Sam McNair

It’s entirely possible that I am both the newest, and the oldest #TeamSelkie member. Newest, in that I was selected only a week or so ago, and oldest… well, in the most literal sense of the word.

I’m in pretty good shape now, but the excesses of my twenties, followed by the demands of career and parenthood in my thirties and forties, had taken a toll. Decades of poor eating habits and no history of any sort of fitness regimen left me overweight, hypertensive, motivationally challenged and physically compromised at midlife.

By some stroke of unimaginable luck, not long after my fiftieth birthday, I met and befriended an extremely talented young swim coach who convinced me that swimming could help set me on a course for health and wellness. He agreed to coach me one-on-one, and train alongside me with the goal of competing at the 2013 US Masters Swimming Spring National Championships. Bear in mind that in fifty years I had never trained or competed at any sport, neither as a member of a team, nor individually. I became his personal challenge, and taught me that I could do a bit more each day than I had thought was possible…

I did compete at Nationals that year and the next, and while I didn’t come away with any place medals, I dropped time in every event, and finished on par for my age group – roughly the equivalent of Olympic gold in my universe!

As it turns out, I seem to enjoy preposterous challenges. For example, having noticed my social media posts about swimming, a friend I hadn’t seen in 20 years invited me to join his 3-person relay team to swim around Key West in summer 2014. My part of the relay would be 4.5mi/7.2km. In case you’re not familiar, that’s an island. An entire island. With sharks. And jellyfish. And all manners of live seafood… So naturally I said yes. We finished it – not first, but definitely not last. We felt like champions.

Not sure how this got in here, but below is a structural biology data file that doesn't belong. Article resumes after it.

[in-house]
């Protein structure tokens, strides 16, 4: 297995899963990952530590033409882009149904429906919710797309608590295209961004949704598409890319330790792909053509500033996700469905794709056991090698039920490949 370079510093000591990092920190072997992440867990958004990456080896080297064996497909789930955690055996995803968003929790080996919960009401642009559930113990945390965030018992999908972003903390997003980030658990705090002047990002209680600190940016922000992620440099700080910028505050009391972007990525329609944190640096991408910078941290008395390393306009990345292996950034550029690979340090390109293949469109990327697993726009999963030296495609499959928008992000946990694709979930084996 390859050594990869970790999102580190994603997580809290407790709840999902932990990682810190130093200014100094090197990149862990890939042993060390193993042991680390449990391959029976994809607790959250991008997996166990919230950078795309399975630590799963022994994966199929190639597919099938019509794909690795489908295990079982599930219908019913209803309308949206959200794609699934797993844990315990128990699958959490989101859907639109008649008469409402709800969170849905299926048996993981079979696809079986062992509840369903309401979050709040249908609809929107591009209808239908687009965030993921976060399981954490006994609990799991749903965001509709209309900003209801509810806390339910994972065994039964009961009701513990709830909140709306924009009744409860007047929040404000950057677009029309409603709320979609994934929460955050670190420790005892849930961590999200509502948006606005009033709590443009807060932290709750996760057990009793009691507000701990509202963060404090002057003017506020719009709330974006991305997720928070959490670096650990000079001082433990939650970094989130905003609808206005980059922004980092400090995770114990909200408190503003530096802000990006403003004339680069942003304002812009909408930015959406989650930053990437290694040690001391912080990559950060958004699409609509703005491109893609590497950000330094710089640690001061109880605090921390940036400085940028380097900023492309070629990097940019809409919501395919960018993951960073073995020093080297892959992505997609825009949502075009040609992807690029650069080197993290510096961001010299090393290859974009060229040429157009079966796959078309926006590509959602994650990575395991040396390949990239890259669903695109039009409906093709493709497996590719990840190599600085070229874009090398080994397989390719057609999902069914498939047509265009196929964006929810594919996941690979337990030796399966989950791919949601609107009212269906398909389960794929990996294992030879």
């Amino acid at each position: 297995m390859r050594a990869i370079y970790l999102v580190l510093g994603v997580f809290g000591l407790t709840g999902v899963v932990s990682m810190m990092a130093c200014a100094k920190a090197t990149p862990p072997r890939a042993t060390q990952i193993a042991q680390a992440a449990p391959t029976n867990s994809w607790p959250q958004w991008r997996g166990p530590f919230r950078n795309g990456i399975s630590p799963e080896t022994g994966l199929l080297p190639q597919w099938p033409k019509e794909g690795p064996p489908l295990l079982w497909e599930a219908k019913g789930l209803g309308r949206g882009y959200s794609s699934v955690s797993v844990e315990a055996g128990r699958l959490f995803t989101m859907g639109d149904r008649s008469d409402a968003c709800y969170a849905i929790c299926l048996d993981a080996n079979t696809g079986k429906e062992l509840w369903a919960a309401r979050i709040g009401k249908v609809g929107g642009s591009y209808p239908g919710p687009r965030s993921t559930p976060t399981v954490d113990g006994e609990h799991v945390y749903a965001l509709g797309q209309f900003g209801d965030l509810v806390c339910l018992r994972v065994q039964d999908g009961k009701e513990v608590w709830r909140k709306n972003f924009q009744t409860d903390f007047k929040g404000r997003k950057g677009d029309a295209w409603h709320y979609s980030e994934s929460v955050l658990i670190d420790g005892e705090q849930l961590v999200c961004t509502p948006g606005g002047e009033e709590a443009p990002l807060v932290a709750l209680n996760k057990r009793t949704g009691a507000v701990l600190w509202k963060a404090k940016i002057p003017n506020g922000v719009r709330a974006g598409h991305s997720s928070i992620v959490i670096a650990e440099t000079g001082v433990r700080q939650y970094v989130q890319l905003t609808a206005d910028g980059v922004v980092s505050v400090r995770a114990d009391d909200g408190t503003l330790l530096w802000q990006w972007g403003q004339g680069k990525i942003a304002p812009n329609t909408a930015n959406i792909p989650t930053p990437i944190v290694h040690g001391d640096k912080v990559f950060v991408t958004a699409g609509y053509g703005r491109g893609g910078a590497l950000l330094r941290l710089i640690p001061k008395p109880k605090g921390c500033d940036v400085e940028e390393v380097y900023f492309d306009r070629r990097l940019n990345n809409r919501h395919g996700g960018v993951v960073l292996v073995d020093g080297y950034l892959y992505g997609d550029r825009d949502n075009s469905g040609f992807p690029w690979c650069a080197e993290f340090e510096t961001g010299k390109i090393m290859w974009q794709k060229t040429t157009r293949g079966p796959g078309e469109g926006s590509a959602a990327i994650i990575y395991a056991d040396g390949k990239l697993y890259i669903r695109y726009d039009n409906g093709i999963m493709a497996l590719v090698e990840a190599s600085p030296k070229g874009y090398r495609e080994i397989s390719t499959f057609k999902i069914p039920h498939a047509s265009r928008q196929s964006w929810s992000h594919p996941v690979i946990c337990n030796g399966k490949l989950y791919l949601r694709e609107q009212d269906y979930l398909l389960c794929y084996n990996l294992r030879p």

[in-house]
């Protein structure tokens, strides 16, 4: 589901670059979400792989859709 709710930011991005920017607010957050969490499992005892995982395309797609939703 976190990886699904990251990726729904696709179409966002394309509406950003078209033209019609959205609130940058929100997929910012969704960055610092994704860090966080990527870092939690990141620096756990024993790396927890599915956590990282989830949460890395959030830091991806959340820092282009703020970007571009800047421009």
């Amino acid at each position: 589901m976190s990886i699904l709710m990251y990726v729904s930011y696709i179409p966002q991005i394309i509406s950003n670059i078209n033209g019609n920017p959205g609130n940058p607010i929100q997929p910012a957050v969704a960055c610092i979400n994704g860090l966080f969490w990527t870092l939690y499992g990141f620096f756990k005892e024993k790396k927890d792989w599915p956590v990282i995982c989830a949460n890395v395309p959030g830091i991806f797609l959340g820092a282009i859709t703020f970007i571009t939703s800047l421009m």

If I could manage an ocean swim like that, my coach reckoned I would have no problem with a 10-mile swim down the Tennessee River. And so “Swim the Suck” 2015 (named for the point along the race course where Suck Creek empties into the river) became my first marathon swim.

I have many swim buddies, but John, well-matched for me as a marathon swimmer, is really more of a co-conspirator… John swam the 10-miler with me, and afterward, while eating our collective weight in tacos, he was already planning our next even more preposterous swim.

June 2016, I went back to Florida, this time with John. We both completed the 12.5mi/20km solo swim around Key West, 10 minutes apart, in about 6 hours. That evening, we ate ALL the seafood, and plotted…

Next summer, we are literally swimming to Canada and back – 15 miles / 24 kilometers. Preposterous.

Over my short 4-year competitive swimming career, I’ve met dozens of fantastic swimmers – both pool and open water – who not only help keep it interesting, but who also support and encourage each other. I’ve organized a group on social media called #swimstory that brings together hundreds of swimmers worldwide, from all backgrounds, ages, and levels of experience, from Olympians to relative newcomers like me. The idea is to challenge each other to do a little more each day than we thought was possible… to write our own swim stories every day. I’m very proud to continue my swim story here with #TeamSelkie.

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